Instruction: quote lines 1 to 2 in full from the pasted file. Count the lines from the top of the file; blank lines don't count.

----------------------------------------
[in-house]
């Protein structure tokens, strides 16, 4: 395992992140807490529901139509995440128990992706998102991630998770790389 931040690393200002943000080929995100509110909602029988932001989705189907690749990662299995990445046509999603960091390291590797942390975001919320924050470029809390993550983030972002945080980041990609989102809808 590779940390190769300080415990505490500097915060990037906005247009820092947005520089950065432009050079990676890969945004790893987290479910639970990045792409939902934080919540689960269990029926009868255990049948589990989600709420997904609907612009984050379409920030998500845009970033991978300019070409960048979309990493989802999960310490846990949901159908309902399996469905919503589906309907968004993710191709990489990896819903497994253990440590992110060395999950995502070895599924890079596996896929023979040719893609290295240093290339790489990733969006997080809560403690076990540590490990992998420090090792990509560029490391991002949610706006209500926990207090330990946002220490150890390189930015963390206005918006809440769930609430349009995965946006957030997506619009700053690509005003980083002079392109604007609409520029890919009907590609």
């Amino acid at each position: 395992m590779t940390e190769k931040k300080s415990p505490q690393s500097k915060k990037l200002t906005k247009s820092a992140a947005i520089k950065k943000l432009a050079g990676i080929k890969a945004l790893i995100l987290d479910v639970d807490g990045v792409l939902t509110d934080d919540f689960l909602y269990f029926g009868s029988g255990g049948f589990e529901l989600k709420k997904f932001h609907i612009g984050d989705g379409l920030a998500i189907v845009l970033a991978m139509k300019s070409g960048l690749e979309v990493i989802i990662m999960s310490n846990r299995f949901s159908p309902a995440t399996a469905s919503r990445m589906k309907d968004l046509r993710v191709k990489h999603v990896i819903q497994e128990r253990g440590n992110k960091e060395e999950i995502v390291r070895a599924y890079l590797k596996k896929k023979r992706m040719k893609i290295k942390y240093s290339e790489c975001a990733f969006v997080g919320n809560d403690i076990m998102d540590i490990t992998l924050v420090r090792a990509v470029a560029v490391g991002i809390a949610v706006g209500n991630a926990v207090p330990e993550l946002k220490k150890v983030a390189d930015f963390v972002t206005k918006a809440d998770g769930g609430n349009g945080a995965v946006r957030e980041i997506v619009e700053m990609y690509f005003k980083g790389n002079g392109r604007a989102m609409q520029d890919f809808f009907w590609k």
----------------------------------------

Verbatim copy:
[in-house]
């Protein structure tokens, strides 16, 4: 395992992140807490529901139509995440128990992706998102991630998770790389 931040690393200002943000080929995100509110909602029988932001989705189907690749990662299995990445046509999603960091390291590797942390975001919320924050470029809390993550983030972002945080980041990609989102809808 590779940390190769300080415990505490500097915060990037906005247009820092947005520089950065432009050079990676890969945004790893987290479910639970990045792409939902934080919540689960269990029926009868255990049948589990989600709420997904609907612009984050379409920030998500845009970033991978300019070409960048979309990493989802999960310490846990949901159908309902399996469905919503589906309907968004993710191709990489990896819903497994253990440590992110060395999950995502070895599924890079596996896929023979040719893609290295240093290339790489990733969006997080809560403690076990540590490990992998420090090792990509560029490391991002949610706006209500926990207090330990946002220490150890390189930015963390206005918006809440769930609430349009995965946006957030997506619009700053690509005003980083002079392109604007609409520029890919009907590609």